- Lower vibration levels in machine casings, bearing housings, and rotors (*note ... frequently, slight amounts of misalignment may actually decrease vibration levels in machinery so be cautious about relating vibration with misalignment).
What are the symptoms of misalignment?
     Misalignment is not easy to detect on machinery that is running. The radial forces transmitted from shaft to shaft are typically static forces (i.e. uni-directional) and are difficult to measure externally. Disappointingly, there are no analyzers or sensors that you can place on the outside of a machine case to measure how much force is being applied to the bearings, shafts, or couplings. Consequently what we actually see are the secondary effects of these forces will exhibit many of the following symptoms...
- Premature bearing, seal, shaft, or coupling failures.
- Excessive radial and axial vibration. (*Note ... tests have shown that different coupling designs exhibit different types of vibration behavior. It appears that the vibration is caused by the mechanical action that occurs in the coupling as it rotates).
- High casing temperatures at or near the bearings or high discharge oil temperatures.
- Excessive amount of oil leakage at the bearing seals.
- Loose foundation bolts.
- Loose or broken coupling bolts.
- Some flexible coupling designs run hot under misalignment conditions. If it is an elastomeric type, look for rubber powder inside the coupling shroud.
- Similar pieces of equipment are vibrating less or seem to have a longer operating life.
- Unusually high number of coupling failures or they wear quickly.
- The shafts are breaking (or cracking) at or close to the inboard bearings or coupling hubs.
- Excessive amounts of grease (or oil) on the inside of the coupling guard.
     What happens to rotating machinery when it's misaligned a little bit, or moderately, or even ... severely?
     The drawing shown in figure 3 illustrates what happens to rotating machinery when its misaligned. Albeit, the misalignment condition shown here is quite exaggerated, it tries to indicate that rotating machinery shafts will undergo distortion (i.e. bending) when vertical or lateral loads are transferred from shaft to shaft.



Figure 3. Shaft distortion due to excessive misalignment.
     Please do not misinterpret the drawing! It is fully understood that flexible couplings do just what they are designed to do ... they flex to accommodate slight misalignment. But the shafts are flexible too, and as the misalignment becomes more severe, the more the shafts begin to flex also. Keep in mind that the shafts are not permanently bent, they are just elastically bending as they undergo rotation. Notice also that the pump shaft in this example is exerting a downward force on the inboard motor bearing as it tries to bring the motor shaft in line with its centerline of rotation. Conversely, the motor shat is exerting an upward force on the inboard pump bearing as it tries to bring the pump shaft in line with its centerline of rotation. If the forces from shaft to shaft are great enough, the force vector on the outboard bearing of the motor may be in the upward direction and downward on the outboard bearing on the pump. Perhaps the reason why misaligned machinery may not vibrate excessively is due in part to the fact that these forces are acting in the same direction. Forces from imbalanced rotors for instance, will change their direction as the 'heavy spot' is continually moving around as the shaft rotates, thus causing vibration (i.e. motion) to occur. Shaft misalignment forces do not move around, they usually act in one direction only.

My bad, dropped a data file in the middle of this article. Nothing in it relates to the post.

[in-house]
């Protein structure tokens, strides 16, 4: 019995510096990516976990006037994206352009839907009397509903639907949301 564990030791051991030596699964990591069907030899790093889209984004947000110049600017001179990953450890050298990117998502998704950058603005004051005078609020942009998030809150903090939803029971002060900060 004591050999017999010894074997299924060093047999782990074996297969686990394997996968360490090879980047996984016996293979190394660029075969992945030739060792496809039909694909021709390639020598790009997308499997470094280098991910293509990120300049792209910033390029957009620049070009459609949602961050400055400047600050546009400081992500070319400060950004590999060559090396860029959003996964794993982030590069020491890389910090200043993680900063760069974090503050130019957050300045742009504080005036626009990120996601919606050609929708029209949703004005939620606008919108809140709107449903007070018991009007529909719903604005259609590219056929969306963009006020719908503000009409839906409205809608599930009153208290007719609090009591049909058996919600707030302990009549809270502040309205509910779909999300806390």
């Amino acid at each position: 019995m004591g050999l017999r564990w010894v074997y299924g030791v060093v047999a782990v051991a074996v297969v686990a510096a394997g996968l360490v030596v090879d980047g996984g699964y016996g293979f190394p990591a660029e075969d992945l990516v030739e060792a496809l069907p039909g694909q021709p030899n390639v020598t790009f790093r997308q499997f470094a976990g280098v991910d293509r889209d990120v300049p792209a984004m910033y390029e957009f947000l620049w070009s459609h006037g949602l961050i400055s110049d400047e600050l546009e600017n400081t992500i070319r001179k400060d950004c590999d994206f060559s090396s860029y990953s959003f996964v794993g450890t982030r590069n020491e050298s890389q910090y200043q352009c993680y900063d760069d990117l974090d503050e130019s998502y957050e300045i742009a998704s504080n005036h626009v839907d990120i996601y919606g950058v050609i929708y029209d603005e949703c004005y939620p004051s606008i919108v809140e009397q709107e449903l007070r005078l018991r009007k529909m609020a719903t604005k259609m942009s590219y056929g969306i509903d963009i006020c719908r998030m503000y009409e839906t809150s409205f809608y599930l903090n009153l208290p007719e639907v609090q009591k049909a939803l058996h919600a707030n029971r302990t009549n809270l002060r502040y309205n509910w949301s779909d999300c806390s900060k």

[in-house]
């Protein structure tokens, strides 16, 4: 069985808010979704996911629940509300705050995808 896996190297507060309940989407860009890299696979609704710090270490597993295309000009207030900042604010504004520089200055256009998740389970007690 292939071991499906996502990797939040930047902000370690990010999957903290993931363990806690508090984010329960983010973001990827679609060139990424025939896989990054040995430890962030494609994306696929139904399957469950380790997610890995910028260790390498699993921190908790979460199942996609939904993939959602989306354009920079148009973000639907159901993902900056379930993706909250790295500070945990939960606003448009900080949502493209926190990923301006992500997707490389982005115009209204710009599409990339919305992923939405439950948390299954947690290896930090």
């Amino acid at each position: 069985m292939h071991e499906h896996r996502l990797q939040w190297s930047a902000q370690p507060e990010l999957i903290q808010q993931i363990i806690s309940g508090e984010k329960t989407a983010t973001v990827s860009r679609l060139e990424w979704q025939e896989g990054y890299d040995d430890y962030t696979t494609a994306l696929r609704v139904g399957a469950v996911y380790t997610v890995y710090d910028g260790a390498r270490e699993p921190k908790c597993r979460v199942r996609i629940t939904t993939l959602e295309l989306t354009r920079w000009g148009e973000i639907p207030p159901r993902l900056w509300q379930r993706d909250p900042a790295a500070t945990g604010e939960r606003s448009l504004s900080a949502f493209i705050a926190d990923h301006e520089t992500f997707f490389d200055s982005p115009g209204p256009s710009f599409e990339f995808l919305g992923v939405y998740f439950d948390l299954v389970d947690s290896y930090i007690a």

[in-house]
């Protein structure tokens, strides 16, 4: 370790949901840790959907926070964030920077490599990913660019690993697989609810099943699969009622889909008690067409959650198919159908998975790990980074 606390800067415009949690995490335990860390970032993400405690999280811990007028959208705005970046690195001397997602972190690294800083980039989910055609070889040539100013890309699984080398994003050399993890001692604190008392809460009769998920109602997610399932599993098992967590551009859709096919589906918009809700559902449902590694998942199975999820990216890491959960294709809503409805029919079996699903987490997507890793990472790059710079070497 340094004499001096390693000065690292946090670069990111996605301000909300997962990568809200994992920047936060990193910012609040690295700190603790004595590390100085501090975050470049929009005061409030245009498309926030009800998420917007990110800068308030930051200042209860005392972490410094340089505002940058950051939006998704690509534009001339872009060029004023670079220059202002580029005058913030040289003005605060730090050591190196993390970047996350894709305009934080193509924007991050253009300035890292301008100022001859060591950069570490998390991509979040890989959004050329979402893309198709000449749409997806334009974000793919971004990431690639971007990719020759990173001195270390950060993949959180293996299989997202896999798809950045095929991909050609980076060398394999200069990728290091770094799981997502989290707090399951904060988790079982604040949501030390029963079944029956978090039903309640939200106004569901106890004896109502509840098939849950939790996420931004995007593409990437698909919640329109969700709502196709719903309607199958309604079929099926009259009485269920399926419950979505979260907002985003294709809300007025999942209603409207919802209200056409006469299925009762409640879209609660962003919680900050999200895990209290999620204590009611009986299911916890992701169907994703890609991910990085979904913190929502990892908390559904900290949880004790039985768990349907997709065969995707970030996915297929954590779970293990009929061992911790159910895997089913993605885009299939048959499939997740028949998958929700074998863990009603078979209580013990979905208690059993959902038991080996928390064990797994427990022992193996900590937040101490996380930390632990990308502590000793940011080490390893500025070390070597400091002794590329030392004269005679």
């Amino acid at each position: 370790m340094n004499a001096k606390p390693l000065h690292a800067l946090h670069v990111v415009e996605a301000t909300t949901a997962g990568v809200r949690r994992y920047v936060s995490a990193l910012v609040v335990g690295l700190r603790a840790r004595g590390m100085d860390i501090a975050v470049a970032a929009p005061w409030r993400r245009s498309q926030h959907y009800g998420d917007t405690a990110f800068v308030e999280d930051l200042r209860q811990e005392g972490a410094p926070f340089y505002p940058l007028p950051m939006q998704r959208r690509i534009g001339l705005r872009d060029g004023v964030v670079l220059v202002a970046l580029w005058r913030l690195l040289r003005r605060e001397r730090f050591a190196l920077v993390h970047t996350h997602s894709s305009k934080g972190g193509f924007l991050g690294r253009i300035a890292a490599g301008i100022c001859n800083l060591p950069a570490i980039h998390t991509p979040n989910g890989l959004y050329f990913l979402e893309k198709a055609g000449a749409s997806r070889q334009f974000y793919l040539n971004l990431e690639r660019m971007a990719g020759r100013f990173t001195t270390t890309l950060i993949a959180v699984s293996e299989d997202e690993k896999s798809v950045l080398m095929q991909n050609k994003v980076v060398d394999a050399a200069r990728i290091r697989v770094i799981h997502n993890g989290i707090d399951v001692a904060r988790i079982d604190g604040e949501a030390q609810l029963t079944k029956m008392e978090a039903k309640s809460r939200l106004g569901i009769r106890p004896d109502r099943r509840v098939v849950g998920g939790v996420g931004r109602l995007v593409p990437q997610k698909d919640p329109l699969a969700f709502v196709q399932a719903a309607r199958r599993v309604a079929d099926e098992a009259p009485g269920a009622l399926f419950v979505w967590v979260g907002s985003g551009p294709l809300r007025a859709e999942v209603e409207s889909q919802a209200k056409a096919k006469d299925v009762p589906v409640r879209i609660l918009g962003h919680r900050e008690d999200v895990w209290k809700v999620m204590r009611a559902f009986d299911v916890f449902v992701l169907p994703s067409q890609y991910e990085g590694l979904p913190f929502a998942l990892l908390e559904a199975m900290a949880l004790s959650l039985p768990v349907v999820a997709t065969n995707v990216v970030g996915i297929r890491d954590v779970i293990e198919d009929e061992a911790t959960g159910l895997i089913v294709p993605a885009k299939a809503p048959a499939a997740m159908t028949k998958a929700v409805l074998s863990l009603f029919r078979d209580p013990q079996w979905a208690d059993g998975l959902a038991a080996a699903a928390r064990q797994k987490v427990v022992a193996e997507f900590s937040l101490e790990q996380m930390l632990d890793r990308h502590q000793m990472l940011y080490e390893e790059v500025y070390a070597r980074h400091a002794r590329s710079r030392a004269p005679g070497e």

The chart in figure 4 illustrates the estimated time to failure of a typical piece of rotating equipment based on varying alignment conditions. The term 'failure' here implies a degradation of any critical component of the machine such as the seals, bearings, coupling, or rotors. The data in this graph was compiled from a large number of case histories where misalignment was found to be the root cause of the machinery failure.

Figure 4. Estimated time to failure of rotating machinery due to various amounts of shaft misalignment.
How much time does it take to do each step in the alignment procedure?
There are eight basic steps in the overall alignment job.
1. Preparation - tools, people, training.
2. Obtain relevant information on the machine being aligned. Are there any special tools needed to measure the alignment or reposition the machines? Do the machines move from off-line to running conditions? If so, how much and ... do you have to purposely misalign them so they move into alignment when they're running?
3. Before you begin working on a machine remember ... Safety First! Tag and lock out the machinery.